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Commonwealth Bank announces it is dropping interest rates

THE nation's largest lender the Commonwealth Bank has today announced it is dropping interest rates for owner occupiers but hitting interest-only customers.

The last of the big four to make an announcement this month, CBA will drop its owner occupier principal and interest rates by just three basis points to 5.22 per cent.

This is the smallest drop to this type of loan among big four banks.

This will save a customer with a $350,000 mortgage about $78 a year.

ANZ remains the cheapest of the big four banks for owner occupier principal and interest loans at 5.2 per cent, followed by CBA at 5.22 per cent, and NAB and Westpac at 5.24 per cent.

NAB and Westpac's changes kick in on Friday.

But on the flip side variable interest-only rates for CBA owner occupiers and investors will rise by 30 basis points.

Owner occupiers will see a rise to 5.77 per cent, while investor interest-only rates will climb to 6.24 per cent.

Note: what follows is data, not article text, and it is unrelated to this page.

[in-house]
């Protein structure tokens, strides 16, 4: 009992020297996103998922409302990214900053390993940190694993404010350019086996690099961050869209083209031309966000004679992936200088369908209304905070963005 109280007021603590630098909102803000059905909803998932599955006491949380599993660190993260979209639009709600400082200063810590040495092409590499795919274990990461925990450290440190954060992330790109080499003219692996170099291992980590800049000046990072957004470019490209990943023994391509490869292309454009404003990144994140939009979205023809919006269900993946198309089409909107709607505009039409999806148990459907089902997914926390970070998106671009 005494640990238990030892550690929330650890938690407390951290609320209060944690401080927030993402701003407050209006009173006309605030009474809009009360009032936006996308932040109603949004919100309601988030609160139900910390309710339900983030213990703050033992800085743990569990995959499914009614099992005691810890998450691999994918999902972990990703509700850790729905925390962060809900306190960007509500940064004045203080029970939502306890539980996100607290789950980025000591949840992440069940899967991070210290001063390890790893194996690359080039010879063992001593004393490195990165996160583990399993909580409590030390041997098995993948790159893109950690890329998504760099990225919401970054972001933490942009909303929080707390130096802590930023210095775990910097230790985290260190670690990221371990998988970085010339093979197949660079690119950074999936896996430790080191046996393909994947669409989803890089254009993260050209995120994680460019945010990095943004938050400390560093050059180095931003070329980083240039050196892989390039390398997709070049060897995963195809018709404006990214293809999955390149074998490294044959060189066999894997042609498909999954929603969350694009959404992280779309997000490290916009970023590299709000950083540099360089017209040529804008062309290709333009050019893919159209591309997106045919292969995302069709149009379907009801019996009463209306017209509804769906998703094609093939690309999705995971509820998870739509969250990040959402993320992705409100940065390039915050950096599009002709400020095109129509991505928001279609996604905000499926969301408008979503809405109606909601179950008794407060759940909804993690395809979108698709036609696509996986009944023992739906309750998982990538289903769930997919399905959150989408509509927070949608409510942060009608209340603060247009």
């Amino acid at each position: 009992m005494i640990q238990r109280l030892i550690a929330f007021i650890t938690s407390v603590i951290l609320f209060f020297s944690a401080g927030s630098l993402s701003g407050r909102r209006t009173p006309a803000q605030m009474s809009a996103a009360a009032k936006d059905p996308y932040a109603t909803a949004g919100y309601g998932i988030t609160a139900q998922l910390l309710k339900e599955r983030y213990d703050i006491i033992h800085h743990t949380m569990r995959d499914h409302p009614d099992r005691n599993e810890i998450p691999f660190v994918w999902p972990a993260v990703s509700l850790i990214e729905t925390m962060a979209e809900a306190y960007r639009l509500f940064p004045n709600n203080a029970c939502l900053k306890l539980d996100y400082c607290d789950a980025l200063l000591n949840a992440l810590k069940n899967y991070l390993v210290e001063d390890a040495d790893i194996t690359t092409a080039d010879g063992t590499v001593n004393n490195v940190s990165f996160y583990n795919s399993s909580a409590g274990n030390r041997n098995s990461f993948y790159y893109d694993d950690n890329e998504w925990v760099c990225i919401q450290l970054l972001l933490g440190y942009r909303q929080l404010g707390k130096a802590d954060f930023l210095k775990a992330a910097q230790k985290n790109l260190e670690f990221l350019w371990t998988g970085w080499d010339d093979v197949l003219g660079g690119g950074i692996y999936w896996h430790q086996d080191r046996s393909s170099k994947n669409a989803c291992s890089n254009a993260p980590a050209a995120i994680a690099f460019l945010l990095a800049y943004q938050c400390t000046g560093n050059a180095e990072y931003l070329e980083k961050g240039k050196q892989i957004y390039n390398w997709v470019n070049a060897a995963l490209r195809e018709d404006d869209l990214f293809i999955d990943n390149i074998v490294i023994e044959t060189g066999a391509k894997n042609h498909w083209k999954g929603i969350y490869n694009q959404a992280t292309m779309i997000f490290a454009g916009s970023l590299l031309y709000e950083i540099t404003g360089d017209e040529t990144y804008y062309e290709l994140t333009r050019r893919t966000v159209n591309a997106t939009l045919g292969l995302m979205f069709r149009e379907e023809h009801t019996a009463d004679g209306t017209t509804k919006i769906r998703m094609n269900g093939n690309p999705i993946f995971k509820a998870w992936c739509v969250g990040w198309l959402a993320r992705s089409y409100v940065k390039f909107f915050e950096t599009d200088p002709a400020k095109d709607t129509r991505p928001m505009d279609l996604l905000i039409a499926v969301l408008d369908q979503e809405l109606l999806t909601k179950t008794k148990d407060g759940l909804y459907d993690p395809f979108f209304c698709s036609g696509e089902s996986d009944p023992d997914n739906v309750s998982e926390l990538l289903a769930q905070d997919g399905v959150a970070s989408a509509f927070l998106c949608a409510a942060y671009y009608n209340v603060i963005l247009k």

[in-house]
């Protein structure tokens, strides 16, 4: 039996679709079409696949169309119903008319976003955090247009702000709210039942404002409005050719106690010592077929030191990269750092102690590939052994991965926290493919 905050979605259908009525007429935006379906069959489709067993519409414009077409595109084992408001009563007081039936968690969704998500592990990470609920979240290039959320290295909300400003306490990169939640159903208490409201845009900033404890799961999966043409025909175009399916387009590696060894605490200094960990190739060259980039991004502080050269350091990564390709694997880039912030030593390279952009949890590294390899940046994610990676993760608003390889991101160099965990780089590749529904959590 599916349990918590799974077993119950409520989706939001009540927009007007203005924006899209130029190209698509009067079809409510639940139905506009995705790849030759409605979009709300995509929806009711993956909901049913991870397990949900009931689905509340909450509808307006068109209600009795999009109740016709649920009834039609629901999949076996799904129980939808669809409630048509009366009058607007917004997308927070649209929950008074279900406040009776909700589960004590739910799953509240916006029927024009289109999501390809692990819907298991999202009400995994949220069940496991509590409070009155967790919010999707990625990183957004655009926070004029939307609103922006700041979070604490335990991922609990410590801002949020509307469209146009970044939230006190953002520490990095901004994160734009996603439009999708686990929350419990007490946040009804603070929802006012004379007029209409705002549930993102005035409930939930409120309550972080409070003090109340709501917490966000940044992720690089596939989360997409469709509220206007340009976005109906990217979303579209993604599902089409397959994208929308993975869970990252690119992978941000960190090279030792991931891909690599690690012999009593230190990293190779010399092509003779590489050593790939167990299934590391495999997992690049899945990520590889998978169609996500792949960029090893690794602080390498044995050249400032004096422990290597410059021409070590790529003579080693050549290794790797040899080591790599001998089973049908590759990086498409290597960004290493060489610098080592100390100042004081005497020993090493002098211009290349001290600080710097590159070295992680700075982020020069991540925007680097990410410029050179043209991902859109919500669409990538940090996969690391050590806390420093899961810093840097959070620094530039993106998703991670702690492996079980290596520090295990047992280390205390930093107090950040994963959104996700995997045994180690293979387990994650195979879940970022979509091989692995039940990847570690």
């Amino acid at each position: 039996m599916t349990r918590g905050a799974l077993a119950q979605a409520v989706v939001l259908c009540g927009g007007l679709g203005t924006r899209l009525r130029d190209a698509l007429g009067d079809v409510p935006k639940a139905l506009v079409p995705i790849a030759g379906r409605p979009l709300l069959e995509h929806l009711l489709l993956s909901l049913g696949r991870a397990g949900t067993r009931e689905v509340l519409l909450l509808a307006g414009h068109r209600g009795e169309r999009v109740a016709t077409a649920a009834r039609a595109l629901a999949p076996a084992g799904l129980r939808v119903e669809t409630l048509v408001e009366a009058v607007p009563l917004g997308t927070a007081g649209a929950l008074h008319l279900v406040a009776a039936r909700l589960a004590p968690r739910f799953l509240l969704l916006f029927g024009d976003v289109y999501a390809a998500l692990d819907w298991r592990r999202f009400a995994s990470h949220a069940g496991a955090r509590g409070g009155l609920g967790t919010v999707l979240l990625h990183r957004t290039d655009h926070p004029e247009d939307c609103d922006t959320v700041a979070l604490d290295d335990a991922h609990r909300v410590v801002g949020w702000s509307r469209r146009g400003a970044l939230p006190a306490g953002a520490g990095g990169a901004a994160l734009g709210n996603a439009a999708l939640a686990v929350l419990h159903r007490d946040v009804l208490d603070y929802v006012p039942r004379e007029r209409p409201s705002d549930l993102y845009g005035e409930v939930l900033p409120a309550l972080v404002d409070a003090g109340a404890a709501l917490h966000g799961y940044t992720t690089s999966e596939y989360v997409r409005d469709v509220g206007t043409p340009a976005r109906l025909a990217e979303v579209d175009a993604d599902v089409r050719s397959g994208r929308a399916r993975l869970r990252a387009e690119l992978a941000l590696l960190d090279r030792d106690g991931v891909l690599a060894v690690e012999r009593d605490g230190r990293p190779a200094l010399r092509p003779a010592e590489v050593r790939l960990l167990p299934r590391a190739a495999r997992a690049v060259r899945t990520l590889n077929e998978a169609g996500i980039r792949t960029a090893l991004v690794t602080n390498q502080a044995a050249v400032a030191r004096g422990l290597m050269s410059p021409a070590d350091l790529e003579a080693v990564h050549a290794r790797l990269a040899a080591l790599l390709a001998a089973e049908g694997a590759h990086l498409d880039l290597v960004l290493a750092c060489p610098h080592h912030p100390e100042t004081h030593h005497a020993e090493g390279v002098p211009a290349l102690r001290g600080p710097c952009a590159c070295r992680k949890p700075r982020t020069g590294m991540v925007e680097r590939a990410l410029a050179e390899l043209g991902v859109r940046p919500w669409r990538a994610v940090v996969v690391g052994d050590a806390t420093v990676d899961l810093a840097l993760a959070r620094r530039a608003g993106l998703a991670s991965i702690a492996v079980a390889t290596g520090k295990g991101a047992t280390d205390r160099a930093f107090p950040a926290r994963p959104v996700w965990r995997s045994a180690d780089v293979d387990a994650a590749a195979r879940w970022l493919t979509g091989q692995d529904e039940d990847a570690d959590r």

Financial comparison website Mozo's spokeswoman Kirsty Lamont said "the party just gets better for borrowers on principal and interest loans" despite investors not being so lucky.

"With these latest cuts to principal and interest rates for owner occupiers, the Commonwealth Bank now has the second cheapest standard variable rate of any of the big banks for this loan type, only a couple of basis points behind ANZ,'' she said.

CBA's group executive of retail banking services, Matt Comyn, said the significant hikes to interest-only loans was a result of the banks having to meet regulatory requirement to slow down interest-only loan growth.

"Paying off your home is important for Australians,'' he said in an issued statement.

"For owner occupiers repaying principal and interest, they can take advantage of the interest rate reduction to pay off their home loan faster.

"These changes also help us keep the right balance in our home loan portfolio in line with what our regulators require."

Home Loan Experts' managing director Otto Dargan said there was increased incentives for borrowers to opt to make principal and interest repayments but said smaller lenders may be forced to make similar changes to the big four by hitting interest-only customers harder.

"Any smaller lenders that don't make similar changes to the major lenders will get swamped with applications for interest-only loans and will then be penalised by the Australian Prudential and Regulation Authority.

"So changing banks won't help, it's time to consider paying principal and interest if it's suitable for you."

CBA's changes will be effective from July 7.


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